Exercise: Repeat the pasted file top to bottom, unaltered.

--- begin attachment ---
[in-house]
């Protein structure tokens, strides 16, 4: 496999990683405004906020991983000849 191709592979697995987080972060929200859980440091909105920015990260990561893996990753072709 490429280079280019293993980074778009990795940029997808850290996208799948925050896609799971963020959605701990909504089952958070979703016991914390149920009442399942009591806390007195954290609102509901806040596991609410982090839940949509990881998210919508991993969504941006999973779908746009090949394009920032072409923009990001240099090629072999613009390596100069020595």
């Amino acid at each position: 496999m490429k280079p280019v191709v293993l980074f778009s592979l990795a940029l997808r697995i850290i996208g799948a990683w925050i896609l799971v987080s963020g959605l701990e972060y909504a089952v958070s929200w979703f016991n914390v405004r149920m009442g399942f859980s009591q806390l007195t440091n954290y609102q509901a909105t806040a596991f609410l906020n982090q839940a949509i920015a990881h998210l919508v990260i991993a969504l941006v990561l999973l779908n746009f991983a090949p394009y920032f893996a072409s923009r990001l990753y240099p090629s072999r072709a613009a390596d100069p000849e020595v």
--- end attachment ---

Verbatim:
[in-house]
């Protein structure tokens, strides 16, 4: 496999990683405004906020991983000849 191709592979697995987080972060929200859980440091909105920015990260990561893996990753072709 490429280079280019293993980074778009990795940029997808850290996208799948925050896609799971963020959605701990909504089952958070979703016991914390149920009442399942009591806390007195954290609102509901806040596991609410982090839940949509990881998210919508991993969504941006999973779908746009090949394009920032072409923009990001240099090629072999613009390596100069020595």
């Amino acid at each position: 496999m490429k280079p280019v191709v293993l980074f778009s592979l990795a940029l997808r697995i850290i996208g799948a990683w925050i896609l799971v987080s963020g959605l701990e972060y909504a089952v958070s929200w979703f016991n914390v405004r149920m009442g399942f859980s009591q806390l007195t440091n954290y609102q509901a909105t806040a596991f609410l906020n982090q839940a949509i920015a990881h998210l919508v990260i991993a969504l941006v990561l999973l779908n746009f991983a090949p394009y920032f893996a072409s923009r990001l990753y240099p090629s072999r072709a613009a390596d100069p000849e020595v």